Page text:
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On Pope Francis, and disappointment

November 2nd, 2016

I didn’t think I’d find myself saying this, but Francis, by far the most outstanding pope the Catholic Church has elected in, well, quite frankly centuries, if not ever, has managed to disappoint me quite badly.

No women priests, he has announced — never. His logic, such as it is, seems to hinge on two key points. The first, one we can dismiss reasonably readily, appears to be that his predecessor-but-one said so, and if John Paul II said no to priestesses, then the case is closed, Francis appears to be saying. But this is shaky ground — John Paul II, recently canonised by Francis, did indeed say that there was no room in the Church for women priests. He was clear in his opposition to the ordination of women: “In calling only men as his Apostles, Christ acted in a completely free and sovereign manner. In doing so, he exercised the same freedom with which, in all his behavior, he emphasized the dignity and the vocation of women, without conforming to the prevailing customs and to the traditions sanctioned by the legislation of the time;” he even went so far as to “declare that the Church has no authority whatsoever to confer priestly ordination on women and that this judgment is to be definitively held by all the Church’s faithful.” It was women priests that so utterly challenged the Church that he had to create a whole new category of popely pronouncement,  that of judgemetnts that must be “definitively held.” The ordination of women to the priesthood was clearly so harmful to the Church that, for John Paul II, decisive action had  to be taken — clearly, then he saw this doctrinal matter as a massively greater threat and challenge to the integrity of the Church than, say, a nauseatingly widespread network of child-molesting priests and bishops who enabled, and quite possibly joined in withm them, a minor problem that warranted much less dramatic interventions.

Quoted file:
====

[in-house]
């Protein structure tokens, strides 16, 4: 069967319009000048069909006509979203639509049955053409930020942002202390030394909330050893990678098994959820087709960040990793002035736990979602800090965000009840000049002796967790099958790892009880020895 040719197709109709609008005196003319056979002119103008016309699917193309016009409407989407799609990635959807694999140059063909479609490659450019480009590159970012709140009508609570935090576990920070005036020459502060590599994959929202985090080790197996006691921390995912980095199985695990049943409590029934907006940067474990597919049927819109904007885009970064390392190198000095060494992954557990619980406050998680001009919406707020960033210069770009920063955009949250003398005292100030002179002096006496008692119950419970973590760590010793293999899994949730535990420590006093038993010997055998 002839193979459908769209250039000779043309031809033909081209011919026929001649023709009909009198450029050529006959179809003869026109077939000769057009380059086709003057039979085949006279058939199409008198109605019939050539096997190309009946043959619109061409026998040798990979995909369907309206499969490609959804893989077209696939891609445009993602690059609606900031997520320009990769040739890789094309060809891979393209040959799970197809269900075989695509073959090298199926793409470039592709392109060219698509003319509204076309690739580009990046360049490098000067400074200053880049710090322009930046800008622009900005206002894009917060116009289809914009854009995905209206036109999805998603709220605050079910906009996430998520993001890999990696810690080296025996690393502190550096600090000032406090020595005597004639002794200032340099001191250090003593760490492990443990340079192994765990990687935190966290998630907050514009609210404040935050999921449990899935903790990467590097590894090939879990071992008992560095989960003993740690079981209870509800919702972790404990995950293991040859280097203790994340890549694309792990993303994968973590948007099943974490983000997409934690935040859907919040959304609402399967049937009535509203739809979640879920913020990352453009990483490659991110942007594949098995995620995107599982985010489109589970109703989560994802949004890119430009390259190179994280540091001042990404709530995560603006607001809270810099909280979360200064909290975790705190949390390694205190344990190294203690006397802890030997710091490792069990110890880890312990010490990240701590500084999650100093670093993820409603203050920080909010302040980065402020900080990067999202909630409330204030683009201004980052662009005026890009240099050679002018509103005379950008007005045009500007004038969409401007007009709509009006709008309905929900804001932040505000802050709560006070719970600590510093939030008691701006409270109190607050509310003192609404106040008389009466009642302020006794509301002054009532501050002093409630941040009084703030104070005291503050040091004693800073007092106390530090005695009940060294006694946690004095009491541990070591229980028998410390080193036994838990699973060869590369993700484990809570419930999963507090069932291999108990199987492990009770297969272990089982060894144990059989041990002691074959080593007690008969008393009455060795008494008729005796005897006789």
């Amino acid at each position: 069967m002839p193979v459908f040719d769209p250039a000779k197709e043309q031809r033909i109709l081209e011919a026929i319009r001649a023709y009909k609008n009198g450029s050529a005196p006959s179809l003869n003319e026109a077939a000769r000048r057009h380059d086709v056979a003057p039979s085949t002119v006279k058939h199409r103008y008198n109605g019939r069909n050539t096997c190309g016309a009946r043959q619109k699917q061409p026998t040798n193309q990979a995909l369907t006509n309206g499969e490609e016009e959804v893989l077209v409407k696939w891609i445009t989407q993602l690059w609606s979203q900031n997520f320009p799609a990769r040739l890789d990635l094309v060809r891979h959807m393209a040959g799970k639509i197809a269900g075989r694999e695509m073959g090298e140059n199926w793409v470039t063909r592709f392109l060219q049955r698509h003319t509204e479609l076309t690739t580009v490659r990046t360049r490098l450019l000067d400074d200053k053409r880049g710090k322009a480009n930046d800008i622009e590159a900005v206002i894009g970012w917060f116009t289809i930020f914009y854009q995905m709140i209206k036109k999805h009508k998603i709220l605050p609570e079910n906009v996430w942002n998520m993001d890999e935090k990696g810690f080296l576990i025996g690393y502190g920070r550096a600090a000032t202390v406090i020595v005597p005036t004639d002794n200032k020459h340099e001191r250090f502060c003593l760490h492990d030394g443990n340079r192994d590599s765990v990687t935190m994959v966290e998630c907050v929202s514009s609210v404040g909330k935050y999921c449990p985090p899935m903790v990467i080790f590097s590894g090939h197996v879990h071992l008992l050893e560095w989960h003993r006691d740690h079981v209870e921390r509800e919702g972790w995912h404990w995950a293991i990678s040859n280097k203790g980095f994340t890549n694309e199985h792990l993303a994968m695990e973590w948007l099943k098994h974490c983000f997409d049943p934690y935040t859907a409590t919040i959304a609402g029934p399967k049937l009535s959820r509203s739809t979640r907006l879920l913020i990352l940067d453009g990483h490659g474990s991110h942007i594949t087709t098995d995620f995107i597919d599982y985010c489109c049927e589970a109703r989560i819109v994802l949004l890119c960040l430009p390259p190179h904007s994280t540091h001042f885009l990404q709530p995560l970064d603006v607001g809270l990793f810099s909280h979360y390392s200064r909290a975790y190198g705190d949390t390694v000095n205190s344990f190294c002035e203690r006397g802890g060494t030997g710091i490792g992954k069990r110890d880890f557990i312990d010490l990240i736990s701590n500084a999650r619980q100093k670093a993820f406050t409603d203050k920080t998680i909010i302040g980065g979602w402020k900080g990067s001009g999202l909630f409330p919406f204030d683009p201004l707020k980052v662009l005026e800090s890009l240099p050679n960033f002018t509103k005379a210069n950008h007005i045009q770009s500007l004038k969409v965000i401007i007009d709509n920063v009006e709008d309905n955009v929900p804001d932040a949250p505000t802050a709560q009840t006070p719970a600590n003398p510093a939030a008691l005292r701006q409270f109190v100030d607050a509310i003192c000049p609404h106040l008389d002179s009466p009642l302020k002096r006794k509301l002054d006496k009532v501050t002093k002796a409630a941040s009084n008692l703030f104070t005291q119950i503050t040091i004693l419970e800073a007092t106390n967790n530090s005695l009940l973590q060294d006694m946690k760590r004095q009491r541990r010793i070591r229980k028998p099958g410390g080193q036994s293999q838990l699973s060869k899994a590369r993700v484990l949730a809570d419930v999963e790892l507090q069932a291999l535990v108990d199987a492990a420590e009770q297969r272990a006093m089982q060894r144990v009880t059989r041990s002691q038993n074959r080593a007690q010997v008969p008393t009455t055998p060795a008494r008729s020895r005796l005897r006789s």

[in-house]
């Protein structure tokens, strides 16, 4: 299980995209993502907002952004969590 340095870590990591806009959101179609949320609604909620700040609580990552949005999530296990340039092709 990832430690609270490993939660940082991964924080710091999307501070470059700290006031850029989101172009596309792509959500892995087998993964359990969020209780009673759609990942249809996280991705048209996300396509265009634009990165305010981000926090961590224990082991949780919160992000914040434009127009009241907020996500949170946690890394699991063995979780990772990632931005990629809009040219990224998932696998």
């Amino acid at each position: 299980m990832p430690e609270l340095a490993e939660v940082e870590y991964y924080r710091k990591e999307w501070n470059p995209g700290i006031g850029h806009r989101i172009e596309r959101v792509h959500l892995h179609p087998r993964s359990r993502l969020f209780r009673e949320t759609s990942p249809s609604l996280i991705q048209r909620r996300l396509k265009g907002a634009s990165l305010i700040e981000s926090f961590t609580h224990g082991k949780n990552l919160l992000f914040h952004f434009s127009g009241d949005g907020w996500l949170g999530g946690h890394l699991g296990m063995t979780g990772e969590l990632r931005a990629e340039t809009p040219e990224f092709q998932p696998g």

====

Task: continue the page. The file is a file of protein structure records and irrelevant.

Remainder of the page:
So John Paul was not, then, a Pope we should always defer to on how best to protect the Church. Let’s look instead at Francis’  other key point, the simplistic notion that since Jesus only chose men to be priests, only men can be priests, the Church’s long-standing argument keeping women out of the priesthood. It’s hard to fathom how a thinker as fresh, as clear, as kind as Francis can fall into this trap — the idea that the one thing that identified the Twelve, the thing that Jesus had in mind when he chose them, was their sex. Setting aside for a second the fact that there are at least fourteen named apostles in the four canonical Gospels, which does make the idea of “The Twelve” a little questionable in itself, let’s see if they had anything else in common. Well, they were all Jewish, for a start. So does that mean that, since Jesus only chose Jews to be his apostles, only Jews can be priests? It’s hard to argue the Church’s line on priesthood being the preserve of men on the basis that Jesus only chose men, and not then insist that it also be reserved for Jews. He only chose men who lived in Galilee. He only chose a dozen — well, around a dozen. So why does the Church demand that the only characteristic that really matters is maleness? Why insist that only men can be priests, but allow more than a dozen Galilean Jews to be priests? And, given that at least one of Jesus’ choices was less than inspired, maybe we really should cast our nets a little wider when we’re looking for their successors. (Parenthetically, the Church has traditionally claimed that bishops are the successors to the Apostles; claiming that women are excluded from the priesthood on this basis is an over-extension of this already flimsy logic.)

This entrenched misogyny from an otherwise profoundly enlightened and compassionate man is disappointing. There is no good reason for excluding half of the membership of the Church from the hierarchy of the Church, for denying them one of the seven sacraments. Francis is — he should be — so much better than this.

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